Field Evaluation of an Electrostatic Air Filtration System for Reducing Incoming Particulate Matter of a Hen House

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Zhao, Yang
Chai, Lilong
Richardson, Brad
Xin, Hongwei
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Xin, Hongwei
Distinguished Professor Emeritus
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Agricultural and Biosystems Engineering

Since 1905, the Department of Agricultural Engineering, now the Department of Agricultural and Biosystems Engineering (ABE), has been a leader in providing engineering solutions to agricultural problems in the United States and the world. The department’s original mission was to mechanize agriculture. That mission has evolved to encompass a global view of the entire food production system–the wise management of natural resources in the production, processing, storage, handling, and use of food fiber and other biological products.

In 1905 Agricultural Engineering was recognized as a subdivision of the Department of Agronomy, and in 1907 it was recognized as a unique department. It was renamed the Department of Agricultural and Biosystems Engineering in 1990. The department merged with the Department of Industrial Education and Technology in 2004.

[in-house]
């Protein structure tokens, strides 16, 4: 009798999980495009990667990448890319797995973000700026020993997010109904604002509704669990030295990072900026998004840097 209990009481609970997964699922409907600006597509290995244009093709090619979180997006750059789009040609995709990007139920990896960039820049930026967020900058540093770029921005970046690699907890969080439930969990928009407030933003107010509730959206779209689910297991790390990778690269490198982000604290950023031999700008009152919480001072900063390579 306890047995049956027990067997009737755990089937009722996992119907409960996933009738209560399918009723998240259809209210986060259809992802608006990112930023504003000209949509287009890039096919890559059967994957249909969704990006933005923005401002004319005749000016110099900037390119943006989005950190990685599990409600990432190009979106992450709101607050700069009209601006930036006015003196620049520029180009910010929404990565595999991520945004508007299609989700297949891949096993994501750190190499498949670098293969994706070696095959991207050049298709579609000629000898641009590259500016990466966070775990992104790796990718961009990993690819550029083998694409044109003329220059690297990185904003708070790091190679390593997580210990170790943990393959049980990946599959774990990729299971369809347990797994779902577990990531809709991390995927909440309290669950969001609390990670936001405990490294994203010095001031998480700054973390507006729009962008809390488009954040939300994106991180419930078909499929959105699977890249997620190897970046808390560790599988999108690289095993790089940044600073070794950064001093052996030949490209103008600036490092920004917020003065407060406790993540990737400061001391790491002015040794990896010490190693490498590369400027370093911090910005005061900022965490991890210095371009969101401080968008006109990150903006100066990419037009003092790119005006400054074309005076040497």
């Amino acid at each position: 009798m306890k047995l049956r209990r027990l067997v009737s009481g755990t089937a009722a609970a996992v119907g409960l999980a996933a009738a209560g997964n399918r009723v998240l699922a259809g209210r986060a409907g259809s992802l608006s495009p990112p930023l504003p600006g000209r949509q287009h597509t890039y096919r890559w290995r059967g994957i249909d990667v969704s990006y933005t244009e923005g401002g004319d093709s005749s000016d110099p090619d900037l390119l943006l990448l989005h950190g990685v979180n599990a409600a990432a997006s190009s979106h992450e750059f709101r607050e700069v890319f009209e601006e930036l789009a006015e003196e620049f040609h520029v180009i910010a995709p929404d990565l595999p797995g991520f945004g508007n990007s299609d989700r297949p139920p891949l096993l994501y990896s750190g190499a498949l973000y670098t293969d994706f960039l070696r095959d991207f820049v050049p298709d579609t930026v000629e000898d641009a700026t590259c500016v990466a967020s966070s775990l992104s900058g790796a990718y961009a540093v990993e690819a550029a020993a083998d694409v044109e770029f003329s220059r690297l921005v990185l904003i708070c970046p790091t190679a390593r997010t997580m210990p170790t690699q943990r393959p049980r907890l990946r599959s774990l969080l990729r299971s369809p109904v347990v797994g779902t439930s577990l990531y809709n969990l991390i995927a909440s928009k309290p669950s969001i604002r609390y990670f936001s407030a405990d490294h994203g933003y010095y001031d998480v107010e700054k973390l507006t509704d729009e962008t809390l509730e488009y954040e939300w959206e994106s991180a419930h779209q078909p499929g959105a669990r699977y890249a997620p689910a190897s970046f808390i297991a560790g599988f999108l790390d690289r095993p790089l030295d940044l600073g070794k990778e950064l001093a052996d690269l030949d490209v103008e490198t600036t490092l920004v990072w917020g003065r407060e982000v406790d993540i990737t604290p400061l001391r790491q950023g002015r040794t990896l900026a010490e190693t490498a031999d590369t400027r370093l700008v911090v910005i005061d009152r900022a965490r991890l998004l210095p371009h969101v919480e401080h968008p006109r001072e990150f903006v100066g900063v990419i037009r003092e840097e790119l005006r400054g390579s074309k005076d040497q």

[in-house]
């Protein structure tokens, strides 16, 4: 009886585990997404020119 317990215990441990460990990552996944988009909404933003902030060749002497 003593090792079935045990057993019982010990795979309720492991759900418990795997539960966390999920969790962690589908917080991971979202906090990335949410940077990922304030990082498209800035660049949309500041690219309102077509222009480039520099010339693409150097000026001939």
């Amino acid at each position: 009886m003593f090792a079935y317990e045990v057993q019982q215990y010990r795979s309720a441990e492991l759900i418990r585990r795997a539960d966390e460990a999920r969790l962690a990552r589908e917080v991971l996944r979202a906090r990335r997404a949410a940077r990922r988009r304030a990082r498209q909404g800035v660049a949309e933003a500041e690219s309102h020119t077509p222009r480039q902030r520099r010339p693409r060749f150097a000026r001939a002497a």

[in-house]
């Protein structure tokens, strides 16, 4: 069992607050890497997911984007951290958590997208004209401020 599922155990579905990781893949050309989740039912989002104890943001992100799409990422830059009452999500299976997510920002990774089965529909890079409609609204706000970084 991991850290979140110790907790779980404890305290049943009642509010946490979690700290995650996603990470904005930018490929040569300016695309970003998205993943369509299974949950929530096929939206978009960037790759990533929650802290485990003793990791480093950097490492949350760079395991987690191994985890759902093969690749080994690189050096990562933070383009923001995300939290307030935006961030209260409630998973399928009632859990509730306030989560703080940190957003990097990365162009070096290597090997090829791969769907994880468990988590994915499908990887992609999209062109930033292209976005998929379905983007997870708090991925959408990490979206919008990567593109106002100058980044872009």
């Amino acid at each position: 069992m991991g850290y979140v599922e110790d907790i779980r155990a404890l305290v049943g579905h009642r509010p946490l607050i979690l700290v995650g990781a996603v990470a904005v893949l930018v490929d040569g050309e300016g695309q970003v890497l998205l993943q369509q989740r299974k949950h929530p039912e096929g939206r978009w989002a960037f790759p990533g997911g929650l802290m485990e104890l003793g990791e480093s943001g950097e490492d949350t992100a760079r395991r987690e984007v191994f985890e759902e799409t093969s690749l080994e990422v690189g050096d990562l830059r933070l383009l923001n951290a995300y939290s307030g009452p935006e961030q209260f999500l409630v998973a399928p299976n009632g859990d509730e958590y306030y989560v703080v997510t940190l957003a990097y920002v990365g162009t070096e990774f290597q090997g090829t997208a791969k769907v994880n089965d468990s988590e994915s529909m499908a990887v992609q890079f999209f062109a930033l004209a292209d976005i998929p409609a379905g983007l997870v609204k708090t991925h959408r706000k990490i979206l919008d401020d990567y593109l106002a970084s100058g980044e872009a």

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  • Department of Agricultural Engineering (1907–1990)

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Agricultural and Biosystems Engineering

As a result of the 2015 unprecedented high pathogenic avian influenza outbreak in the United States, some egg producers in the US started to use inlet air filtration to reduce the risk of disease transmission into hen houses through air route. Removal efficiency of particulate matter (PM), the carrier of airborne pathogens, by such filtration systems has not been investigated. This field study was, therefore, conducted to evaluate the PM removal efficacy by an electrostatic air filtration system (consisting of a low-grade air filter and an electrostatic particle ionization or EPI system) installed at the inlet of a commercial high-rise hen house. Evaluation was performed in two test rounds over one-year period. Results show that average PM removal efficiencies in rounds 1 (spring to summer) and 2 (late fall to spring) were respectively 66% and 29% for PM1, 66% and 30% for PM2.5, 66% and 31% for PM4, 68% and 36% for PM10, and 68% and 45% for total PM. Removal efficiency became unstable when the EPI system was inactivated (i.e. when solely relying on the filter for PM removal). House static pressure and ventilation rate indicated considerable clogging of the filter media by dust accumulation and the need for replacement after ~16 weeks of use in spring-to-summer time (round 1); however clogging was not an issue during the entire late fall-to-spring sampling period (round 2, 24 weeks). Appearance of the filter changed gradually as dust accumulated with time, which can be captured by image analysis and used to judge filter dirtiness and lifespan. Findings of this field study provide insight into the efficacy of PM removal by such a low-cost air filtration system, which will help egg producers in their decision-making for disease prevention strategies.


This proceeding is from 2017 ASABE Annual International Meeting, Paper No. 1700443, pages 1- (doi: 10.13031/aim.201700443). St. Joseph, Mich.: ASABE.

Sun Jan 01 00:00:00 UTC 2017